Richard III and the Princes in the Tower by Alison Weir

  Edward Courtenay remained a prisoner until he was released by Mary I in 1553, but it is certain that Henry Pole never left the Tower. He was alive in 1542, as a record of payment for his meals attests. But after that, he disappears from the records, and it can only be assumed that he died in the Tower, an event that would without doubt have been welcomed by Henry VIII.

  Henry Pole may have died from natural causes or as a consequence of the rigours of his imprisonment – it has been suggested by several modern writers that he was starved to death. Certainly there was no-one close to him left alive to ask awkward questions, and it may well be that Henry VIII, once the furore about the execution of Lady Salisbury had died down, decided to be rid of her grandson. However he died, there were now at least three children buried in the Tower; for all we know, Henry Pole’s bones may lie there still.

  More than sixty years passed. Henry Pole was forgotten, but the tale of the Princes became an established part of Tudor folklore. The Tudor dynasty ended with the death of Elizabeth I in 1603, to be replaced by the Scottish Stuarts in the person of James VI and I, great-grandson of Henry VII’s daughter Margaret.

  Between 1603 and 1614, during the time that Sir Walter Raleigh and Lord Grey de Wilton were prisoners in the Tower, a man called John or Jonathan Webb found, in an underground pipe or tunnel within the Tower, what were thought to be the bones of the Princes. However, it was quickly established that the bones were those of an ape from the Tower menagerie, who had somehow climbed into the tunnel, become trapped there, and perished.

  The French chronicler Molinet had stated in the late fifteenth century that the Princes had been walled up in a secret chamber within the Tower and left there to starve to death. A statement made by a Mr Johnson and preserved in Volume LXXXIV of Archaeologia, records not only the finding of the bones of the ape but also the discovery in 1647 of the skeletons of two children, aged about six and eight and thought to be male, in a small room 7 or 8 feet square, which was found behind a wall in the passageway of the King’s Lodging in the royal apartments of the Tower. The room had been sealed and the children apparently left there to perish. Those present when the discovery was made assumed that the bones were those of the Princes, although the estimated ages of the children appears to make this unlikely. Unfortunately there is no way of proving or disproving the theory because there is no further mention of these bones in the records.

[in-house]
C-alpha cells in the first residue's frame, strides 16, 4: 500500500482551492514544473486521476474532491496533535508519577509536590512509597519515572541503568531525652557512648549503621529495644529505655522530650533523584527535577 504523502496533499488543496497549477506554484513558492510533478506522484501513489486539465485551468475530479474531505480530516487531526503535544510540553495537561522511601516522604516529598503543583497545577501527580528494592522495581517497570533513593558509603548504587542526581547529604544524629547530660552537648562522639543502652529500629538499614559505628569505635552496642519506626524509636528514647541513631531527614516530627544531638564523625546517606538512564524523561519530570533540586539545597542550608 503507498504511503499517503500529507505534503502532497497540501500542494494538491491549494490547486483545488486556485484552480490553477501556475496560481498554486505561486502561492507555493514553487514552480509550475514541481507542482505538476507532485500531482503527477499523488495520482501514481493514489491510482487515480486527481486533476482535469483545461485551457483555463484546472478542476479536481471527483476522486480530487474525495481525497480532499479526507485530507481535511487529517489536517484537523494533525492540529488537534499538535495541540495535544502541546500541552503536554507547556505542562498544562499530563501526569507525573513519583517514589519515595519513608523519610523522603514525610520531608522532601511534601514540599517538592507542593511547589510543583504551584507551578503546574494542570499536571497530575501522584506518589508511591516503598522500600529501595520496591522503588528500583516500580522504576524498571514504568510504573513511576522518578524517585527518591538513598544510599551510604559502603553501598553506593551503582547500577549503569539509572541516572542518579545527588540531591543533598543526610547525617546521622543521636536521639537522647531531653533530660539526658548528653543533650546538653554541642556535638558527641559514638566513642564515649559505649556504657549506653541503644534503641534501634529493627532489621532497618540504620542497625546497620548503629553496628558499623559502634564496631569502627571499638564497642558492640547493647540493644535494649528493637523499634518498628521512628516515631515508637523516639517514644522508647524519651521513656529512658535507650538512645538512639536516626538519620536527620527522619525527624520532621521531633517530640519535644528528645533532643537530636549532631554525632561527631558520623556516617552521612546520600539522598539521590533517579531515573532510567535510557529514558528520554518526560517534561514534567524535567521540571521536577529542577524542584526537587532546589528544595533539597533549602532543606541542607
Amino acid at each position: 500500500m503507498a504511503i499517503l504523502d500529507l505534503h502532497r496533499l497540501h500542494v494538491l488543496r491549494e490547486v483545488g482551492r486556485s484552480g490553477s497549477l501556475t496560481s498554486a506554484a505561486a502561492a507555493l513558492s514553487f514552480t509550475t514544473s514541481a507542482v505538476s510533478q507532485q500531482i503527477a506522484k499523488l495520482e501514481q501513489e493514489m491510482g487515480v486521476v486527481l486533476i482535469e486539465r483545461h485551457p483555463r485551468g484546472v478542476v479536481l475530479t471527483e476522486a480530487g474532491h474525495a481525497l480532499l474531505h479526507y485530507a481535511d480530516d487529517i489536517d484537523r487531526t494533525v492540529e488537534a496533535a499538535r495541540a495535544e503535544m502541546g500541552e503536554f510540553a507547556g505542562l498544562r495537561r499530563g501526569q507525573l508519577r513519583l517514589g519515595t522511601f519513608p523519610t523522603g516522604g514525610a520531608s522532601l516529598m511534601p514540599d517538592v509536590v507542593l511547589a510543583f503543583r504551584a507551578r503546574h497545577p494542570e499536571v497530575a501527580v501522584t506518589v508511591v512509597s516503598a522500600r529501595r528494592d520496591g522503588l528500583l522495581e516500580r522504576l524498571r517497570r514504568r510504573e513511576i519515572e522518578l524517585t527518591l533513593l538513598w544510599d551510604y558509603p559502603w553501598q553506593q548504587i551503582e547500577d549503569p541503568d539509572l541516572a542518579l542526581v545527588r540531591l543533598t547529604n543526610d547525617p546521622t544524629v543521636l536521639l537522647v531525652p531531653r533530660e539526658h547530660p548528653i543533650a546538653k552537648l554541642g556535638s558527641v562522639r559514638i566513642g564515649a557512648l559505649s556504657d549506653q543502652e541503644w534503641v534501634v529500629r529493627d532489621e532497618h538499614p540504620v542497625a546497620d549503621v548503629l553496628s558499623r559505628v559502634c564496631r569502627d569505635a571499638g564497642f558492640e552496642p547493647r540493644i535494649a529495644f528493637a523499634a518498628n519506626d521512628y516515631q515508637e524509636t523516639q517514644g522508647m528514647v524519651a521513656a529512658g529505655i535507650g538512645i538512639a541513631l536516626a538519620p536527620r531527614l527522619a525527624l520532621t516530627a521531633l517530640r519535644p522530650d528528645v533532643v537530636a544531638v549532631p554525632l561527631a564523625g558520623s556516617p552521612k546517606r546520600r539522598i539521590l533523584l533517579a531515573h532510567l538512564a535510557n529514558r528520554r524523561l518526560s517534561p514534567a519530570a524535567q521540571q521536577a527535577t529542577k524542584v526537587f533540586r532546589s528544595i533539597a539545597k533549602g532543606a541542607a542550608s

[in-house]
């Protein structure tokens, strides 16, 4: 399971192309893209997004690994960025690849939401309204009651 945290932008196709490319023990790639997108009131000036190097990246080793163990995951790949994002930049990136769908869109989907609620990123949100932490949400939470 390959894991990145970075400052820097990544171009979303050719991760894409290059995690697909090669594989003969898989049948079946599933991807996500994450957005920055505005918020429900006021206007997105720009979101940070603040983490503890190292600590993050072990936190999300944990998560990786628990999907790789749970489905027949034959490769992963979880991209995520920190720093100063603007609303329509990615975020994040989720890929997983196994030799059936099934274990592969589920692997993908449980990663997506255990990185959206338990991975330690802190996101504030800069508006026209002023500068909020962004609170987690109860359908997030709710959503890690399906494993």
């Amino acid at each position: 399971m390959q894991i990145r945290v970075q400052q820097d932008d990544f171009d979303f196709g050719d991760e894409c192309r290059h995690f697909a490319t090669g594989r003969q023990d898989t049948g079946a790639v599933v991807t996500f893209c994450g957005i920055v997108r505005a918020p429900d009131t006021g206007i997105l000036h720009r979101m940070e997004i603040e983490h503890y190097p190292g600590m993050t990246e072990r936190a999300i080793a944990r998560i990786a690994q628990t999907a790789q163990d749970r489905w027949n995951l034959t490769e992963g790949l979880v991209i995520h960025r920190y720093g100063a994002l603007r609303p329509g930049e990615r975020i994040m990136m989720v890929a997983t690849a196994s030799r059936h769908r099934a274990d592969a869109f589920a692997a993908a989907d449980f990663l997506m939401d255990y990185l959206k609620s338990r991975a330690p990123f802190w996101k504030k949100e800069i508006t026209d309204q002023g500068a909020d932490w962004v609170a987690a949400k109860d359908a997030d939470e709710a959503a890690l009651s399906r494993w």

During the 1650s Oliver Cromwell ordered that the old mediaeval royal apartments to the south of the White Tower be demolished. The job, however, was only half completed at his death, and the ruins stood undisturbed until 1674, when Charles II decided to have the site cleared ‘of all contiguous buildings’.

  In an upper storey of the White Tower may be found the Chapel of St John the Evangelist, one of the most perfectly preserved examples of Norman architecture in existence. It was a favourite place of worship of the mediaeval kings of England, who had their own private means of access to it by way of an external castellated turret on the left hand corner of the White Tower, facing the river. This turret, estimated to have been about 20 feet square and to have stood at two-thirds of the height of the keep, housed a stairway, lit by two lancet windows, which led up to a door 14 feet above ground level; this is the door through which visitors to the White Tower enter today. The door used to open on to a landing from which arose a spiral staircase leading to the chapel; today, this staircase is walled up. In 1674 this turret or ‘forebuilding’ was crumbling, and the workmen engaged by Charles II demolished it. Then they began to dismantle the staircase, the foundations of which went very deep.